Researchers in China have designed multi-talented materials with mix-and-match functionalities, such as shape memory, self-healing or colour changes, which can be triggered by stimuli such as heat, light or voltage.
Stimuli-responsive polymers adapt to environmental changes, making them useful for applications such as drug delivery systems that exploit differences in pH to direct medicines to the required organs or thermochromic coatings for windows reversibly tint the glass in response to temperature. However, integrating responsivity to numerous stimuli in smart polymers ‘in particular when considering a simple and feasible synthetic route’, has been challenging, notes Patrick Théato, from the University of Hamburg, Germany, who wasn’t involved in this work.
Yan Ji’s team at Tsinghua University in Beijing has now created a polymer that responds to six stimuli (heat, light, pH, voltage, metal ions, redox chemicals) and can perform six functions (shape memory, welding, healing, recycling, reversible colour change and adsorption of metal ions). Ji explains that the material’s ‘shapes, dimensions, chemical or physical properties change in real time to external stimuli’, so it ‘can operate multiple tasks’.
To create the jack-of-all-trades polymers, Ji’s team combined an oligoaniline (amino-capped aniline trimer) with a vitrimer (bisphenol A diglycidyl ether), a malleable heat-responsive polymer. The oligoaniline is responsible for the material’s electrochromism – a reversible colour change due to redox reactions when a charge is applied. Combining these components ‘generates new functions which are impossible for either material alone to perform, such as pH-induced shape memory [or] light manipulated activities (including shape memory, welding and healing),’ Ji explains.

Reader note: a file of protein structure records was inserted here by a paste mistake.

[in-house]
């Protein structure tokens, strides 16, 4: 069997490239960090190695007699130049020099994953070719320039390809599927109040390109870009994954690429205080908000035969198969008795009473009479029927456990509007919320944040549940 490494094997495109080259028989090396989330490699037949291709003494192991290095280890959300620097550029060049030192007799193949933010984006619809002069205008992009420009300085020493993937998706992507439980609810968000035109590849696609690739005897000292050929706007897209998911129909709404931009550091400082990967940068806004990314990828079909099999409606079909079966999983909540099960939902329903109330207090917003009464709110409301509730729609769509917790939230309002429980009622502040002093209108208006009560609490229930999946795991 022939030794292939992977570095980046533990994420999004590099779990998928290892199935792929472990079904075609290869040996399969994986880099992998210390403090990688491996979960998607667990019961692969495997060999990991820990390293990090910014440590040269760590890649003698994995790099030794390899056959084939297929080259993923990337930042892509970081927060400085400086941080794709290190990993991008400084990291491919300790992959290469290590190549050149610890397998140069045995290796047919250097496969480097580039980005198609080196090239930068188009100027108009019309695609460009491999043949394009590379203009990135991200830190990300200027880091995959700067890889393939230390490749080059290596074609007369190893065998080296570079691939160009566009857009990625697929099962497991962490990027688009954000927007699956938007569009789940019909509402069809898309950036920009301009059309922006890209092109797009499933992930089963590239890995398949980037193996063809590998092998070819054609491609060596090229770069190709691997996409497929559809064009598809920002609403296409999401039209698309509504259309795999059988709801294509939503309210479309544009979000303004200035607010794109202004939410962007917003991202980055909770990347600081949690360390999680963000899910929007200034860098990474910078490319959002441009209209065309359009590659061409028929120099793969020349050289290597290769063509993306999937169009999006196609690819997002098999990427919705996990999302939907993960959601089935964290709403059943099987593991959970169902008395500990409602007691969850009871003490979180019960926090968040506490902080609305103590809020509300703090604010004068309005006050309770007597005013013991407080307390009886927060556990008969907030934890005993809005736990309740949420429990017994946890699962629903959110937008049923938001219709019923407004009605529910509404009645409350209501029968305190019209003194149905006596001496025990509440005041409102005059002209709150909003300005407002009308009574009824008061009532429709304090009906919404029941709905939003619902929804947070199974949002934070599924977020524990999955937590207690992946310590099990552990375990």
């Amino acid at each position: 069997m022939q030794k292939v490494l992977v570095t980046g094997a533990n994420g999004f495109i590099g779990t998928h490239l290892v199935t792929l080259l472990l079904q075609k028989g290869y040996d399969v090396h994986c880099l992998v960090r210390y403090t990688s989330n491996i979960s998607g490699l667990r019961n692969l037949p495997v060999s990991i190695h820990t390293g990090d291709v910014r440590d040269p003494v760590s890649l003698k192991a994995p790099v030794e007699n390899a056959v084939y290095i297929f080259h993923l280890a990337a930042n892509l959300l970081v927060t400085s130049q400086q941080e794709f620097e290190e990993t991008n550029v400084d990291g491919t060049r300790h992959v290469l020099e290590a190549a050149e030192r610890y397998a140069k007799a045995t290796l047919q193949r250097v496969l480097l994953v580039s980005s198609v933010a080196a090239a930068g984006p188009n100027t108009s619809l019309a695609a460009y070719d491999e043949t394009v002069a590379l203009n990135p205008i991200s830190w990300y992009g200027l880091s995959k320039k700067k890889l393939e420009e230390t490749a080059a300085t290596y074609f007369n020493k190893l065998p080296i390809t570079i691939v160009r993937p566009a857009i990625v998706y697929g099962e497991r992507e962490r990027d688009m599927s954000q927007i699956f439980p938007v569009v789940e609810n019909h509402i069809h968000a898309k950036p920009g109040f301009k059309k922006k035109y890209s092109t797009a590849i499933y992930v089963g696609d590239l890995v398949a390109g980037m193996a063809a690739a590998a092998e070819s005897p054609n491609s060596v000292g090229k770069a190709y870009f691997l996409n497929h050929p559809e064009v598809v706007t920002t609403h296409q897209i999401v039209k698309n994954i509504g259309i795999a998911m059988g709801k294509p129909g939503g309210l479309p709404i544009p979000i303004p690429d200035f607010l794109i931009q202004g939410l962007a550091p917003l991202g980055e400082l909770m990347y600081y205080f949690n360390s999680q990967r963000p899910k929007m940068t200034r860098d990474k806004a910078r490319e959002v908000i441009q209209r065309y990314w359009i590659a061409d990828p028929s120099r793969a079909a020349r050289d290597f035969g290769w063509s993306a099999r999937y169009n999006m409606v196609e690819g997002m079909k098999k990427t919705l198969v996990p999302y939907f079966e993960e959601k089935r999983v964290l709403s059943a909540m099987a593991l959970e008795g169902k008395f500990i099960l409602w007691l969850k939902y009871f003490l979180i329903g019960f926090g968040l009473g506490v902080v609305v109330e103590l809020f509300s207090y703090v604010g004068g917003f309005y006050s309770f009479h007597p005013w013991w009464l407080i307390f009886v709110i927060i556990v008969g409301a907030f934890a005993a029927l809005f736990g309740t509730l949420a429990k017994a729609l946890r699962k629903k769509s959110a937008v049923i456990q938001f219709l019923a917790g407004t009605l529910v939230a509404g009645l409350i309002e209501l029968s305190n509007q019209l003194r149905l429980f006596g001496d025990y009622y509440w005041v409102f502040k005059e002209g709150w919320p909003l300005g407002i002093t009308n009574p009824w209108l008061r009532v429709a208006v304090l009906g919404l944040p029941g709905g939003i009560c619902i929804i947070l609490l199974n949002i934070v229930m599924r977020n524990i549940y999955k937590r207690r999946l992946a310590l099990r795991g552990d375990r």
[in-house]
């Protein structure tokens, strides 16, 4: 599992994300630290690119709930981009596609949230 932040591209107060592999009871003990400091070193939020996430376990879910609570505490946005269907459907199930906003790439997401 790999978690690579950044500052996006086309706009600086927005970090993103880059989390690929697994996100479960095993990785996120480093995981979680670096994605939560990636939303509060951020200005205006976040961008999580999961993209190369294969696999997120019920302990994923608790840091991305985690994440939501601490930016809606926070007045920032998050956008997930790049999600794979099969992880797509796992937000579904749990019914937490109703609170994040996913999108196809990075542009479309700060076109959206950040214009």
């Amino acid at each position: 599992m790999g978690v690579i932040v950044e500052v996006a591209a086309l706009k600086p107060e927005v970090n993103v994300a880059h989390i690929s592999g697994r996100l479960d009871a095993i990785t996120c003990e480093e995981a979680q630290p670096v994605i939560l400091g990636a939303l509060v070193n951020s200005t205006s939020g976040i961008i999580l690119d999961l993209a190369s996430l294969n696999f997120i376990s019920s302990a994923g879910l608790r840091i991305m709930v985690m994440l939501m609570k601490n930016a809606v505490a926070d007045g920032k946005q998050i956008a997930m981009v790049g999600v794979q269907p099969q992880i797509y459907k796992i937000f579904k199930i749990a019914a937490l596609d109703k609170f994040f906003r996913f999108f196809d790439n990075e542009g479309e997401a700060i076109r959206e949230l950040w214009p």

Ji suggests that electrochromism ‘enables the material to be used in smart windows’. Additionally, the smart polymer’s ability to self-heal structural damage (scratching or piercing) when exposed to light prolongs its service life.
Zhibin Guan, from the University of California, Irvine, US, thinks ‘such multiple stimuli responsive materials could potentially be used in technologies such as actuators, sensors, and controlled drug-delivery systems’. Ji suggests exploiting the new polymers’ shape memory ‘in sophisticated robotic operations or mechanical instruments’.
The team’s own simple synthetic strategy may inspire further research, as the polymers can be mass-produced at low cost. Wei Zhang, from the University of Colorado, US, believes this work may influence the ‘future design of hybrid, multi-stimuli responsive, and multi-functional materials’.
This article is open access
Q Chen et al, Chem. Sci., 2016, DOI: 10.1039/C6SC02855A